Thesis Statements and Topic Sentences



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Thesis Statements and Topic Sentences
Many students are accustomed to sitting down and writing text in much the same way as they speak—that is, spontaneously. Writing at the college level is disciplined and involves organization and strategy. Words committed to paper leave a lasting impression and must therefore be readily understood (with particular care given to spelling, punctuation, and grammar). In the academic world, your command of the written word will make or break you.
One important method for organizing your writing is the effective use of thesis statements and topic sentences. Many students seem puzzled by the terms and don’t understand the difference. Very simply, a thesis statement is the controlling sentence for the whole essay, whereas a topic sentence is the controlling sentence for an individual paragraph.
More often than not, the thesis sentence is a simple statement or claim:

President Obama does not deserve a second term in office.

Clearly, this sentence would require some sort of introduction:
President Obama, who was elected by a landslide, was expected to clean house after the debacle of the Bush years. However, he has been ineffective and has not fulfilled his campaign promises. Obamacare was a disappointment, since it included too many compromises with the Right and failed to provide a public option. He has failed to stabilize the economy and has done so only by increasing the national debt beyond all reasonable proportions. Nor has he managed to withdraw troops from Iraq or even do something as simple as close the base at Guantanamo. Because of these failures, President Obama does not deserve a second term in office.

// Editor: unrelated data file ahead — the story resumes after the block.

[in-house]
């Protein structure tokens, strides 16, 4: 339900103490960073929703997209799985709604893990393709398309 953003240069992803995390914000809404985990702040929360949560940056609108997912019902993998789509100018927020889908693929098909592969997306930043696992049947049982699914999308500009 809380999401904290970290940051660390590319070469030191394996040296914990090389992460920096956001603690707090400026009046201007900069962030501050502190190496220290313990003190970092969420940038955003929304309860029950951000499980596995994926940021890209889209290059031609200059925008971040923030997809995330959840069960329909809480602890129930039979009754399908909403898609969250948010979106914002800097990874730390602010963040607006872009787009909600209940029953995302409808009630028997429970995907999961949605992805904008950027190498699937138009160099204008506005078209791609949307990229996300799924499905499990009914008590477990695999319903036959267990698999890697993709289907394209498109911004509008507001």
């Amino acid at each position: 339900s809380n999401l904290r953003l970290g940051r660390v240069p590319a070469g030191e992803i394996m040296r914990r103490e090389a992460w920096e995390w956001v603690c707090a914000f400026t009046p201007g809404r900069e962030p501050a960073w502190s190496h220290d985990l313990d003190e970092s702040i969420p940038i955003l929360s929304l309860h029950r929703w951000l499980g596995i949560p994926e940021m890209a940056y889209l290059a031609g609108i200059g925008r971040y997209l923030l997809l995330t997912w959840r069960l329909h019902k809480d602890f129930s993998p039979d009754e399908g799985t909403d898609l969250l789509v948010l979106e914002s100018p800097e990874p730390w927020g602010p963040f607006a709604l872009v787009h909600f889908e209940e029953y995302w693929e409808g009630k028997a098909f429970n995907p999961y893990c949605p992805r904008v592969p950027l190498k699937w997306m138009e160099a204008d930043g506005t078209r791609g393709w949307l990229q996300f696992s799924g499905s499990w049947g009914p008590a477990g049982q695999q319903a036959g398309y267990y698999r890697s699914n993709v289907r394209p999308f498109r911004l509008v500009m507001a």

Besides the simple thesis sentence, the so-called sign-posted thesis can be very effective, because it includes the organizational direction of the essay within the thesis itself:


President Obama does not deserve a second term in office, because he has failed to restore the economy, end unemployment, or withdraw troops from Iraq.

It is immediately clear in a sign-posted thesis that the essay will go in a definite direction. The above sentence clearly suggests that the first body paragraph will address President Obama’s failure to restore the economy; the second paragraph will discuss his failure to end unemployment; and the third paragraph will be about his failure to withdraw troops from Iraq. Of course, each paragraph will revolve around a specific topic, and the controlling sentence for the paragraph will be the topic sentence. Based upon the sign-posted thesis, it is clear that the topic sentences for the three paragraphs will be much as follows:




  1. President Obama’s failure to restore the economy and his unwillingness to curtail government spending are clear signs that he should not be trusted with a second term in office.

  2. Rising unemployment and the President’s failure to adequately address the issue has eroded confidence in his leadership abilities and is a clear indicator that he does not deserve a second term.

  3. US troops are still in Iraq, and although there is a projected date for their return, a continued presence in Iraq is likely for decades—indeed, for the American public it has been a matter of too little too late.

The use of the thesis sentence and its accompanying topic sentences is a powerful tool which writers can use to organize their writing. Because the writer’s goal is to convey ideas to readers, it is important to use every strategy at your command so that your ideas will be easily understood.



Source: Mark A. Spalding, 2011.
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